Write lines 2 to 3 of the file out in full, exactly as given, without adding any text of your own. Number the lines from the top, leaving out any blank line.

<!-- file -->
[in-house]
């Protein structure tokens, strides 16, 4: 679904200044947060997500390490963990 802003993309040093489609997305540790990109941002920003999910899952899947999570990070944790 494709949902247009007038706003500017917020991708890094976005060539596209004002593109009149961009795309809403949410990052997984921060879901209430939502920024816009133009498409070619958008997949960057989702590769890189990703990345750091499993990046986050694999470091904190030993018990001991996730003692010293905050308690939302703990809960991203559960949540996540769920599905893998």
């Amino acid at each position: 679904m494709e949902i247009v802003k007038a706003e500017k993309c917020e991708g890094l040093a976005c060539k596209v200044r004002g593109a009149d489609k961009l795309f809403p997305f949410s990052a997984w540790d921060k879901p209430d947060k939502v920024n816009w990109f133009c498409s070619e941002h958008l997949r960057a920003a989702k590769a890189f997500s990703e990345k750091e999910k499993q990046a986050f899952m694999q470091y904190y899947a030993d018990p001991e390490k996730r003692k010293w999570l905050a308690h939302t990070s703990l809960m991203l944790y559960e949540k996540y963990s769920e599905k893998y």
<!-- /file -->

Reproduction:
């Protein structure tokens, strides 16, 4: 679904200044947060997500390490963990 802003993309040093489609997305540790990109941002920003999910899952899947999570990070944790 494709949902247009007038706003500017917020991708890094976005060539596209004002593109009149961009795309809403949410990052997984921060879901209430939502920024816009133009498409070619958008997949960057989702590769890189990703990345750091499993990046986050694999470091904190030993018990001991996730003692010293905050308690939302703990809960991203559960949540996540769920599905893998």
């Amino acid at each position: 679904m494709e949902i247009v802003k007038a706003e500017k993309c917020e991708g890094l040093a976005c060539k596209v200044r004002g593109a009149d489609k961009l795309f809403p997305f949410s990052a997984w540790d921060k879901p209430d947060k939502v920024n816009w990109f133009c498409s070619e941002h958008l997949r960057a920003a989702k590769a890189f997500s990703e990345k750091e999910k499993q990046a986050f899952m694999q470091y904190y899947a030993d018990p001991e390490k996730r003692k010293w999570l905050a308690h939302t990070s703990l809960m991203l944790y559960e949540k996540y963990s769920e599905k893998y």